If you both decide that you want to be able to share secrets with her, then I'd let her practice with smaller ones. If you decide it's best to keep some things to yourself, then share your problems in a more vague way in the future, so that she can't betray you but can still support you.

It's likely she will be offended if you tell her you can't trust her anymore, or if you refuse to give details on some things. Blabbermouths tend to blab their own "secrets" too, and they often don't understand why it's such a big deal when they do it to other people who keep things more private. It doesn't mean they're trying to hurt you or don't care for you; they just don't get the impact their actions have. I've had some success with getting them to understand how it makes me feel to have my secrets revealed, and sometimes they learn to keep things to themselves. But sometimes they can't or won't change, and you have to decide if you're okay with that or not.

  • 3
    "Does she want to be responsible for keeping your secrets, or would she rather you shared that burden with someone else?" - very good point! I can see how some people wouldn't want that responsibility. – Casebash Jul 22 '17 at 9:11
  • Upvote for "Frankly, it's rare to find someone who will keep a secret entirely to themselves forever"; it's deeply true and I personally feel like we should always keep in mind that the person we are confiding in will probably, eventually, confide our secret to someone else. – essay Jul 1 at 12:50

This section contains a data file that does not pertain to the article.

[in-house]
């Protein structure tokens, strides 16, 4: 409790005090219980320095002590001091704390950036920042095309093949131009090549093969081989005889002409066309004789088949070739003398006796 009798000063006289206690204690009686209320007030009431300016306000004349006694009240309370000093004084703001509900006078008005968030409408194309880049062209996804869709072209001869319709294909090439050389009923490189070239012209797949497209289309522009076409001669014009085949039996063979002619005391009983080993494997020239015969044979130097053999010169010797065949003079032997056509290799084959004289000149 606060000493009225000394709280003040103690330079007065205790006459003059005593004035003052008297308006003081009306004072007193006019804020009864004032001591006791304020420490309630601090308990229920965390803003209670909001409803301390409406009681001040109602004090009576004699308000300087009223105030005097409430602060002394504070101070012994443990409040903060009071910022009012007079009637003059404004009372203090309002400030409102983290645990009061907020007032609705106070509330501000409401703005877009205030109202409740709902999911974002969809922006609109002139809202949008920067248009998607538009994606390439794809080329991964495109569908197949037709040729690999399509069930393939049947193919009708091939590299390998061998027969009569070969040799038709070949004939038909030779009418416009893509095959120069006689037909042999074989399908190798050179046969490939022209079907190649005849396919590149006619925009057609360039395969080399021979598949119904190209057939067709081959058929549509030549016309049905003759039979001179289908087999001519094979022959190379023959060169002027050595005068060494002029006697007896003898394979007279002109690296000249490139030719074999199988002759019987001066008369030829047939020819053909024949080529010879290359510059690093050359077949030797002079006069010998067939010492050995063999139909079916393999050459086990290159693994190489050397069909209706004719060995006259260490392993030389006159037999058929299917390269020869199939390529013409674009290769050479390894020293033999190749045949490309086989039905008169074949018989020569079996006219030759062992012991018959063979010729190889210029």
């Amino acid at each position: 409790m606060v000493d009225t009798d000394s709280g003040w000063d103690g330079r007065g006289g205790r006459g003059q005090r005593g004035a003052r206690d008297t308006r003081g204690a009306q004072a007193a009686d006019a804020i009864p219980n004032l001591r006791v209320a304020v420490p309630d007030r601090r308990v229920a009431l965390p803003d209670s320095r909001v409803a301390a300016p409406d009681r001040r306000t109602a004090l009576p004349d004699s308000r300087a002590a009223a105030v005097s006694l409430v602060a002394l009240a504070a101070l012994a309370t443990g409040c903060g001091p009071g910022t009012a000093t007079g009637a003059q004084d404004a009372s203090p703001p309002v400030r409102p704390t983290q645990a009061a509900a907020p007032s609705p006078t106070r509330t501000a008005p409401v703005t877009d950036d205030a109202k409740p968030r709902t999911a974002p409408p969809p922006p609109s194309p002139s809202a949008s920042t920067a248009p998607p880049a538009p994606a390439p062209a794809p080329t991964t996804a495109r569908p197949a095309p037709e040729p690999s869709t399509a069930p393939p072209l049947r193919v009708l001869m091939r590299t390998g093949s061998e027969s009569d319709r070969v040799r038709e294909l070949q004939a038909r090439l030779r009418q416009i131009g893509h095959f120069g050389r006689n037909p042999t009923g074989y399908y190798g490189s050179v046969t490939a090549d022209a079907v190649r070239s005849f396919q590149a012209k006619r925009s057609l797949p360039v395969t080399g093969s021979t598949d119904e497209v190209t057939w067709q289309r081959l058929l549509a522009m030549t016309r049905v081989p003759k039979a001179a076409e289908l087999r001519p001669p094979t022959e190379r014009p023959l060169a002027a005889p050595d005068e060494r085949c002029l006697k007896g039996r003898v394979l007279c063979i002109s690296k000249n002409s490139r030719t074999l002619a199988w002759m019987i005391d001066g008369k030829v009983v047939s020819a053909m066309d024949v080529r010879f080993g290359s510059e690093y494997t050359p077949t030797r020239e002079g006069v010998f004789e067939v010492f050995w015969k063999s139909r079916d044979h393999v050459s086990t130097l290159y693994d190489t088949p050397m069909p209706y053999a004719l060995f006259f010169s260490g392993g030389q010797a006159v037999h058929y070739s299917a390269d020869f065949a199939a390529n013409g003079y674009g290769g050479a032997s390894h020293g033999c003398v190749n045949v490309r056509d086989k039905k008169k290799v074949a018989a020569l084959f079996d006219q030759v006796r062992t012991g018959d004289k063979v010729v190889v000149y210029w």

13

You don't necessarily have to trust her again, at least not for a long time.

At the end of the day trust is something that's earned, and if you break that trust, it becomes even harder to earn it back again. In the long term to help reinforce how much she's betrayed your trust try not to trust her as much with things, tell her things "don't matter", eventually she'll realise just how much it meant that she kept the secret, and hopefully will learn not to do it again.

In the short term, it may be worth taking her to one side (or a location where it's just you two), and having a word, telling her that you really thought you could trust her with that particular piece of information, and how it meant a lot to you that she could keep it. You can also try putting her in your shoes, by asking her "How would you feel if I told someone a secret you told me?". Provided you still want to be friends with her you want her to realise what she's done wrong, but without coming across as rude or angry (while you might well be angry, being angry might damage the relationship or provoke an argument).

  • 1
    This is generally a good answer, but I have an issue with the passive aggressiveness you suggest in the middle paragraph. If you she asks about something you'd like to tell her but can't trust her with, just tell her that, or don't bring up the subject in the first place. – Kat Jul 21 '17 at 23:11

Your Answer

By clicking “Post Your Answer”, you agree to our terms of service, privacy policy and cookie policy